In our engagement, we sought to understand how the board determined who should be lead director and how shareholder feedback weighed on the board’s decision-making process. Generally, the Vanguard funds will vote against shareholder proposals to separate the roles of CEO and chair, absent significant concerns about board independence, responsiveness to shareholders, or governance failings, among other considerations. Exxon’s recent changes to the lead director role and a change allowing shareholders that own 15% of outstanding shares to call a special meeting without the requirement for a court order are positive incremental steps to address structural governance issues that impede shareholder rights. In the recent proxy season, shareholders once again voted on the independent board chair proposal. With the likely recognition of the recent enhancements made to strengthen the lead director role, the 2020 proposal received a reduced 32.7% support. Although the Vanguard funds voted against this proposal in 2020 given these changes, we communicated to the company that the funds would carefully evaluate the proposal in 2021 with particular attention to evidence of independent oversight of management.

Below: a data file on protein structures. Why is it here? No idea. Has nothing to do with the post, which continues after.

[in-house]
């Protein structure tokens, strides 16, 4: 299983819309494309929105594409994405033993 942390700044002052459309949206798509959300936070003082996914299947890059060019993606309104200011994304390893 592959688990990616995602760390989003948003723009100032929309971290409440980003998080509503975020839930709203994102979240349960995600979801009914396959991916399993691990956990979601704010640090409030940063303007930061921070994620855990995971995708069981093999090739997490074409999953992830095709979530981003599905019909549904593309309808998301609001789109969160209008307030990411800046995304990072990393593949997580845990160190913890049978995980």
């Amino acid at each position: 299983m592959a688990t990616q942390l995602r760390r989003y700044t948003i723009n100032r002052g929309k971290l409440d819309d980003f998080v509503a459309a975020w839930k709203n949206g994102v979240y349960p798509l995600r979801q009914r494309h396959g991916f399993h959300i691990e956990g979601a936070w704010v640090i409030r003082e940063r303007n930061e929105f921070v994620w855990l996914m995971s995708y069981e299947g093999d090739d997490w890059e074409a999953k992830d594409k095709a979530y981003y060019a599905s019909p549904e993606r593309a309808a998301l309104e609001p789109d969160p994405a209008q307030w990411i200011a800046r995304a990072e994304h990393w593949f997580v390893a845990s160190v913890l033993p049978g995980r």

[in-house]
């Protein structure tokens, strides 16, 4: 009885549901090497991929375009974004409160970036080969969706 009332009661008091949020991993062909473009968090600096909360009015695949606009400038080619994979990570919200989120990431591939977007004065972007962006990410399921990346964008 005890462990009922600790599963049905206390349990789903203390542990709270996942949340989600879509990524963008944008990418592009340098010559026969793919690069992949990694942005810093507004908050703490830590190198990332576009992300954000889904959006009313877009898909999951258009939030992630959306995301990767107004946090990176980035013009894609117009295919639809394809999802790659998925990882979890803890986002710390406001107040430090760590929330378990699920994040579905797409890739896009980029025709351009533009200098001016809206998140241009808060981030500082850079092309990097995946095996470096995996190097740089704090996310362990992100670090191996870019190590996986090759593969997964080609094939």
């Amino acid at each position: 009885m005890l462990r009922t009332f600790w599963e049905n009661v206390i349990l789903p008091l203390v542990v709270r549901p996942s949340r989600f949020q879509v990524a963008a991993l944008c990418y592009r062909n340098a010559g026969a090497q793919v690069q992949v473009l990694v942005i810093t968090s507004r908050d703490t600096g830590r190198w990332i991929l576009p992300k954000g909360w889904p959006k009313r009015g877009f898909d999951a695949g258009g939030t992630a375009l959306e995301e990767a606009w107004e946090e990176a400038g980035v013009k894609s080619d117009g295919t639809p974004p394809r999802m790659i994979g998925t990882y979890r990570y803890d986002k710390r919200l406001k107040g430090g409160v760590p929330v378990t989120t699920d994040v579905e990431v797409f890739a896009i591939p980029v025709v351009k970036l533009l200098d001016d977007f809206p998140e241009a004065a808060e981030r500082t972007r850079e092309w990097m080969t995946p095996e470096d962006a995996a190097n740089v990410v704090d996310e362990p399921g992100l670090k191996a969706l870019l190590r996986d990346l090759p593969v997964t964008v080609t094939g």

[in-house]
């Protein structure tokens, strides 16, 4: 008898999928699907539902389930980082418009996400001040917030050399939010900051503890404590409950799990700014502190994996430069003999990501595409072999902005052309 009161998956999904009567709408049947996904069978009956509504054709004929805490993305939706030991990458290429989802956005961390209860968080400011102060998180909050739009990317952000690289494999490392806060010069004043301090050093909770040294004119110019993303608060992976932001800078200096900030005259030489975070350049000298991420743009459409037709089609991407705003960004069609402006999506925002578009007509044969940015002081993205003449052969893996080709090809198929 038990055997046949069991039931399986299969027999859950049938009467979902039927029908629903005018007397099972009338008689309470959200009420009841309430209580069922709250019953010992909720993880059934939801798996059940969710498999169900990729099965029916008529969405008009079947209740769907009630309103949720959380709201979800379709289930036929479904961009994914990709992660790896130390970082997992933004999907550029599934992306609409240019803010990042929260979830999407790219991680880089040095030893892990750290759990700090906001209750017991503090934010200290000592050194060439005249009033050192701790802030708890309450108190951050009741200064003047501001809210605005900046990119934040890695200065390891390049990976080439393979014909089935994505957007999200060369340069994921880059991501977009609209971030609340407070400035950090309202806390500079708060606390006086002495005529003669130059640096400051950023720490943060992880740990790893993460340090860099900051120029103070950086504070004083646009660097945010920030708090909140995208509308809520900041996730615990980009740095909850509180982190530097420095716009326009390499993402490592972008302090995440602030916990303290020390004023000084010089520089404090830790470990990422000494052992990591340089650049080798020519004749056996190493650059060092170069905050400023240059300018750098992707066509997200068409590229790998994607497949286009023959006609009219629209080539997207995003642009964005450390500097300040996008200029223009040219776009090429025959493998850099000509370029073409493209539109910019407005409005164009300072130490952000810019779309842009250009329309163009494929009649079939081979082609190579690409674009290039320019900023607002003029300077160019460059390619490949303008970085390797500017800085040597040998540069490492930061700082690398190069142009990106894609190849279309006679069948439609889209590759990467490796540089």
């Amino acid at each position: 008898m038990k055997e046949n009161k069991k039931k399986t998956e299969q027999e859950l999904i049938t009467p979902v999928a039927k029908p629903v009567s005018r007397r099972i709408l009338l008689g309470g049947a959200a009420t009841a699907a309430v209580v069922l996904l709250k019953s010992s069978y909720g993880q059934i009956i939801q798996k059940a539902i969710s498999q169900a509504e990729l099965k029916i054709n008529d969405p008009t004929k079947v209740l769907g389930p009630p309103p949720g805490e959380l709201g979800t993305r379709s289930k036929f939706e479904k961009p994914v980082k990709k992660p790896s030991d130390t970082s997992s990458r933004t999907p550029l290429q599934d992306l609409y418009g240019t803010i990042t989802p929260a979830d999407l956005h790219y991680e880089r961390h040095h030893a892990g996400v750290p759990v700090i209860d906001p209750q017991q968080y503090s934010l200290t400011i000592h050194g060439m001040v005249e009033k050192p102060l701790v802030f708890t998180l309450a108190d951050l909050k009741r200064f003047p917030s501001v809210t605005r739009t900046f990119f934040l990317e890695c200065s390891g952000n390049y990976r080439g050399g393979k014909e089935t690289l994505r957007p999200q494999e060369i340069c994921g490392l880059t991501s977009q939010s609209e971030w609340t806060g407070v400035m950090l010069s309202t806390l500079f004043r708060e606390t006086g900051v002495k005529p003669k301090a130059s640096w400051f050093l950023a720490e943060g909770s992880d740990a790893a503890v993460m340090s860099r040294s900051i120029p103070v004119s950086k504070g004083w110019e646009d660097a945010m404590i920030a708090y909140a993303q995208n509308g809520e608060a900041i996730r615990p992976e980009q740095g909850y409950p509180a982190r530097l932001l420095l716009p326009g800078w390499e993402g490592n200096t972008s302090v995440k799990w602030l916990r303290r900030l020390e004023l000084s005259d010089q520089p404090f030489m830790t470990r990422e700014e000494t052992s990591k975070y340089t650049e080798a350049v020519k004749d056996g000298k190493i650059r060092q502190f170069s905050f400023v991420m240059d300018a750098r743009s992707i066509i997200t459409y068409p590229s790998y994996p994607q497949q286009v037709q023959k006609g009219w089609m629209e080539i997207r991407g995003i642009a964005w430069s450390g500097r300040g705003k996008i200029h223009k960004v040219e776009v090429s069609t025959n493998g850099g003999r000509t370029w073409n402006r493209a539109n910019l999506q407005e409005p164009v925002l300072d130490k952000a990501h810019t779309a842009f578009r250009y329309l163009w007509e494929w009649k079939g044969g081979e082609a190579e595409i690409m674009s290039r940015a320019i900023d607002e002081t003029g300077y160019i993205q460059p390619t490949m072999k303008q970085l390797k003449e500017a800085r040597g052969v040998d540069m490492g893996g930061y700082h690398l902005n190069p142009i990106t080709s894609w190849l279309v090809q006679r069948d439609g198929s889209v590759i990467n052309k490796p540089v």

Over several years, Vanguard has raised concerns with Exxon’s independent oversight, including the board’s lack of industry expertise. Effective oversight of corporate strategy and material risks requires deep industry knowledge. Even with enhancements to the board’s independent leadership, Vanguard remains concerned that without the appropriate level of industry expertise, directors will not be able to challenge management on important governance and risk management topics. We look forward to continued engagement with the company—particularly with independent board members—about these critical matters.